Note the difference in the photos here.

A track

A path

We have yet to be able to specifically tell the difference between a town and a village. Some of the villages where we have stayed or walked are pretty small. 

Hinden, where we spent the first three nights, had two inns, a shop, a church and the showroom of a furniture maker.

Milton, where we were dropped off for our first walk, had only a phone booth (which still are in use here.)

At Swallowcliff, where we are staying tonight, there is an inn, a church and a town hall. The inn is the Royal Oak, owned by James May, a TV celebrity here, and the business partner of Jeremy Clarkson, of Clarkson’s Farm, a hit in America on PBS.

However, the area is close enough to London for folks from the city to have a weekend getaway. At Milton, the taxi driver told us that Eric Clapton had a place nearby.

We traveled through the village of Tisbury, which has shops, restaurants, a train station and other accommodations, but we were told that it isn’t really big enough to qualify as a town.

But the point of this adventure – after two years locked inside by the virus – was to get out in the countryside, and it is even more rural than I had imagined.

So far, we have been on walks of 5, 5.5, 6.8 and 7.8 miles. Mostly they are on Britain’s public footways – public rights of way between (and sometimes on) the fields. Some routes have included an inn for a lunch stop, but not all of them. We have seen plenty of sheep, however.

We are traveling on routes laid out by Foot Trails, a firm that specializes in customized walks. For each day, we get a narrative guide to the trails and an ordnance map. We are on our own for the walks, not with a group, although we have come across other walkers at the various inns and pubs. The directions are not always clear, but Patty is getting quite good at checking details on the maps.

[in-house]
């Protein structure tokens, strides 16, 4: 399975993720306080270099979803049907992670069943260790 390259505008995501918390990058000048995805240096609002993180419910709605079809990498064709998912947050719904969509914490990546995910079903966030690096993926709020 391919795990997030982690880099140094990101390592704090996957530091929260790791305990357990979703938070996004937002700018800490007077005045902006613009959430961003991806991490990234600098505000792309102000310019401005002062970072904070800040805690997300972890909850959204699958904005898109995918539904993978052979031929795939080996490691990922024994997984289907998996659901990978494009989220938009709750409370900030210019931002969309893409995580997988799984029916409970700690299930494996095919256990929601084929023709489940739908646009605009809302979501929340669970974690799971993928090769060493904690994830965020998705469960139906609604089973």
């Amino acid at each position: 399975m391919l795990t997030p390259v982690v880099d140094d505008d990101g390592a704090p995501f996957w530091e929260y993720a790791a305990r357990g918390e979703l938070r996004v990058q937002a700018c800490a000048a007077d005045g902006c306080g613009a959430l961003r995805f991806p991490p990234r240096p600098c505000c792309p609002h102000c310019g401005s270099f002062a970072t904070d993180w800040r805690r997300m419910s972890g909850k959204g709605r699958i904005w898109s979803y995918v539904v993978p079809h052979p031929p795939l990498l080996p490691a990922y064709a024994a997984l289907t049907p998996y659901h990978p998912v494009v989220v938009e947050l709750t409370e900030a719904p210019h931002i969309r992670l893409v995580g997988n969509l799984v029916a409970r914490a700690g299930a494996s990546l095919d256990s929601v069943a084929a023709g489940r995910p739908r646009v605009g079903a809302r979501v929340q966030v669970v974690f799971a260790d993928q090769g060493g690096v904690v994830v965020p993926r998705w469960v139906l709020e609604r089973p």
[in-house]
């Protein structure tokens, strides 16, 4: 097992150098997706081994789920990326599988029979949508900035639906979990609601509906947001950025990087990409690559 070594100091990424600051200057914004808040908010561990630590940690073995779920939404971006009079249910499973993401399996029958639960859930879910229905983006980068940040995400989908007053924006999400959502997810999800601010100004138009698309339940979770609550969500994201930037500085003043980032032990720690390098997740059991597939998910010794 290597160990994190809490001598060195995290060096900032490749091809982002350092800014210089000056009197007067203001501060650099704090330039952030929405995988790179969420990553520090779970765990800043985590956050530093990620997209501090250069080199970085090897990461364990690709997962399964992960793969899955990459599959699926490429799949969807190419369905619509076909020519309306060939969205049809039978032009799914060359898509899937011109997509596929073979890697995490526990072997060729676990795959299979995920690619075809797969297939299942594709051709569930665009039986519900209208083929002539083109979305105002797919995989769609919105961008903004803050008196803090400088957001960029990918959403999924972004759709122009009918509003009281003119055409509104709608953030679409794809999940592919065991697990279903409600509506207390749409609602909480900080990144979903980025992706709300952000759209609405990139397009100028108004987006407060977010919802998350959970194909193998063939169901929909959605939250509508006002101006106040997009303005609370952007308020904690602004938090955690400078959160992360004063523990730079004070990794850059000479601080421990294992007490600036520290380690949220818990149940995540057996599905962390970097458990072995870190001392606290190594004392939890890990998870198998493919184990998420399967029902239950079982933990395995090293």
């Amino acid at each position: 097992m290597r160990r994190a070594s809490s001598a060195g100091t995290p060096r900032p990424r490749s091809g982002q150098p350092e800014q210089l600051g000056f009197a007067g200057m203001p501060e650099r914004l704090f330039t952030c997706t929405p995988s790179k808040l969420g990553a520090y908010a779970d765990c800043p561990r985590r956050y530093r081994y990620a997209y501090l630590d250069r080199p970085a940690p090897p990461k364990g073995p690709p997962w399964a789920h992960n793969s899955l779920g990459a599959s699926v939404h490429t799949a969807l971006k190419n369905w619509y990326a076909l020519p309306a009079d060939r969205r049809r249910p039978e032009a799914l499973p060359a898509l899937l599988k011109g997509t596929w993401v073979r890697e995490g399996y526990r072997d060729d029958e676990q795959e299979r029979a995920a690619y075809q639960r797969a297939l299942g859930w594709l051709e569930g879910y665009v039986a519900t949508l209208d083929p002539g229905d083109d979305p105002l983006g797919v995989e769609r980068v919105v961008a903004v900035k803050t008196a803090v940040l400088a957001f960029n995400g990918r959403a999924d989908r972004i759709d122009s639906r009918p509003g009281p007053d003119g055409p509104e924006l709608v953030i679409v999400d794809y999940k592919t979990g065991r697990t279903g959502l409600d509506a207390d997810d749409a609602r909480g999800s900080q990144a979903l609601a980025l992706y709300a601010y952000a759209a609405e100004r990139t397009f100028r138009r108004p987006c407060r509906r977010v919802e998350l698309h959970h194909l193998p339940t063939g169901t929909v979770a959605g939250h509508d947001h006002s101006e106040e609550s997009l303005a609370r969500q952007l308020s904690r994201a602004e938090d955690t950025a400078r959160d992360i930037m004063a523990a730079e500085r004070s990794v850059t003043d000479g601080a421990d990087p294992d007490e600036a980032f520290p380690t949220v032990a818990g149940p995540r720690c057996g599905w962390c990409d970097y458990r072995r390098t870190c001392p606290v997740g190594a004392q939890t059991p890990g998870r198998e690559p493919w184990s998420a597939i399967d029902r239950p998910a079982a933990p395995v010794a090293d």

Familiar readers of this blog will recall that we came to Wiltshire, which is west of London near the city of Salisbury, on the idea that the walking would be fairly flat. That was not quite true. The terrain reminds me of the rolling hills of the Palouse, where I grew up, although there are more woods here, smaller farms, and a lot more sheep.

Other highlights, along the way, have included some amazing old churches, including one dating from the 13th Century. In East Knoyle, we went through the church where Christopher Wren’s father was the vicar. (You English scholars will recall that Wren is perhaps the most famous English architect and responsible for redesigning scores of churches in London after the Great Fire of 1666. Another highlight: the Stourbridge gardens laid out by Lancelot “Capability” Brown, the famous 18th Century English landscape architect.